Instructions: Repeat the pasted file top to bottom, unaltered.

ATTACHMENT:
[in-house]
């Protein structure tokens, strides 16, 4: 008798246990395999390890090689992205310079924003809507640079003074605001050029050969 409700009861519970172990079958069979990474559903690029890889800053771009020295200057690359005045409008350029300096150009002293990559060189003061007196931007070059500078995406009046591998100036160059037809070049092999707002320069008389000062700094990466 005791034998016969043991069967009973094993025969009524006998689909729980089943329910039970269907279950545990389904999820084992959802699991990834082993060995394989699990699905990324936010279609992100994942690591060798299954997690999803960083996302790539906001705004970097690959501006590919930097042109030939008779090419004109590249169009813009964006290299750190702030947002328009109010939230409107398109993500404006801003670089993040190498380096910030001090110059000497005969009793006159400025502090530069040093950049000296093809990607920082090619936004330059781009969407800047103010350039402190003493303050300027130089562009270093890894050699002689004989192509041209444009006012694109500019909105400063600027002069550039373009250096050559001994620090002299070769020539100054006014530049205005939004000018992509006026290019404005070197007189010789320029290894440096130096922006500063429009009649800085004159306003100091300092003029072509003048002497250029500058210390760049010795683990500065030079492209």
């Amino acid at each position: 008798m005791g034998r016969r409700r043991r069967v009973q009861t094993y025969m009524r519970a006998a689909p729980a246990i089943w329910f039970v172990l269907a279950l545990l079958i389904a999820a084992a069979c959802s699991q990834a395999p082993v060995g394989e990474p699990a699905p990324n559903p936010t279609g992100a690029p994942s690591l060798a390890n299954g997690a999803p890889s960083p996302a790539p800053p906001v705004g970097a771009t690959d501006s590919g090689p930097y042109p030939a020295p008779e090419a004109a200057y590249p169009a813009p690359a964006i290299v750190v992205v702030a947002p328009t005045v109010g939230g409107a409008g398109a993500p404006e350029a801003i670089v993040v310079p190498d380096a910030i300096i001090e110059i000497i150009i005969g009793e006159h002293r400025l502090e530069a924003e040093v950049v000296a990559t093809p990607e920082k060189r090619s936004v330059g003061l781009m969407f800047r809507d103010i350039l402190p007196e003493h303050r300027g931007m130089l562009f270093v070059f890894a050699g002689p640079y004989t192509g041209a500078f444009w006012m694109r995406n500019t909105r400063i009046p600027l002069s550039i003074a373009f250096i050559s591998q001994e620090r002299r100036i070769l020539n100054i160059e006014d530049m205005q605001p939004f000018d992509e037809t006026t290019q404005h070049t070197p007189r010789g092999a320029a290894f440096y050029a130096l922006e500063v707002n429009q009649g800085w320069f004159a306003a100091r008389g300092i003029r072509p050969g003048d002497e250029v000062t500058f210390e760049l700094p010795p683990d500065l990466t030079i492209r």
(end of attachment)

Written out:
[in-house]
């Protein structure tokens, strides 16, 4: 008798246990395999390890090689992205310079924003809507640079003074605001050029050969 409700009861519970172990079958069979990474559903690029890889800053771009020295200057690359005045409008350029300096150009002293990559060189003061007196931007070059500078995406009046591998100036160059037809070049092999707002320069008389000062700094990466 005791034998016969043991069967009973094993025969009524006998689909729980089943329910039970269907279950545990389904999820084992959802699991990834082993060995394989699990699905990324936010279609992100994942690591060798299954997690999803960083996302790539906001705004970097690959501006590919930097042109030939008779090419004109590249169009813009964006290299750190702030947002328009109010939230409107398109993500404006801003670089993040190498380096910030001090110059000497005969009793006159400025502090530069040093950049000296093809990607920082090619936004330059781009969407800047103010350039402190003493303050300027130089562009270093890894050699002689004989192509041209444009006012694109500019909105400063600027002069550039373009250096050559001994620090002299070769020539100054006014530049205005939004000018992509006026290019404005070197007189010789320029290894440096130096922006500063429009009649800085004159306003100091300092003029072509003048002497250029500058210390760049010795683990500065030079492209």
């Amino acid at each position: 008798m005791g034998r016969r409700r043991r069967v009973q009861t094993y025969m009524r519970a006998a689909p729980a246990i089943w329910f039970v172990l269907a279950l545990l079958i389904a999820a084992a069979c959802s699991q990834a395999p082993v060995g394989e990474p699990a699905p990324n559903p936010t279609g992100a690029p994942s690591l060798a390890n299954g997690a999803p890889s960083p996302a790539p800053p906001v705004g970097a771009t690959d501006s590919g090689p930097y042109p030939a020295p008779e090419a004109a200057y590249p169009a813009p690359a964006i290299v750190v992205v702030a947002p328009t005045v109010g939230g409107a409008g398109a993500p404006e350029a801003i670089v993040v310079p190498d380096a910030i300096i001090e110059i000497i150009i005969g009793e006159h002293r400025l502090e530069a924003e040093v950049v000296a990559t093809p990607e920082k060189r090619s936004v330059g003061l781009m969407f800047r809507d103010i350039l402190p007196e003493h303050r300027g931007m130089l562009f270093v070059f890894a050699g002689p640079y004989t192509g041209a500078f444009w006012m694109r995406n500019t909105r400063i009046p600027l002069s550039i003074a373009f250096i050559s591998q001994e620090r002299r100036i070769l020539n100054i160059e006014d530049m205005q605001p939004f000018d992509e037809t006026t290019q404005h070049t070197p007189r010789g092999a320029a290894f440096y050029a130096l922006e500063v707002n429009q009649g800085w320069f004159a306003a100091r008389g300092i003029r072509p050969g003048d002497e250029v000062t500058f210390e760049l700094p010795p683990d500065l990466t030079i492209r």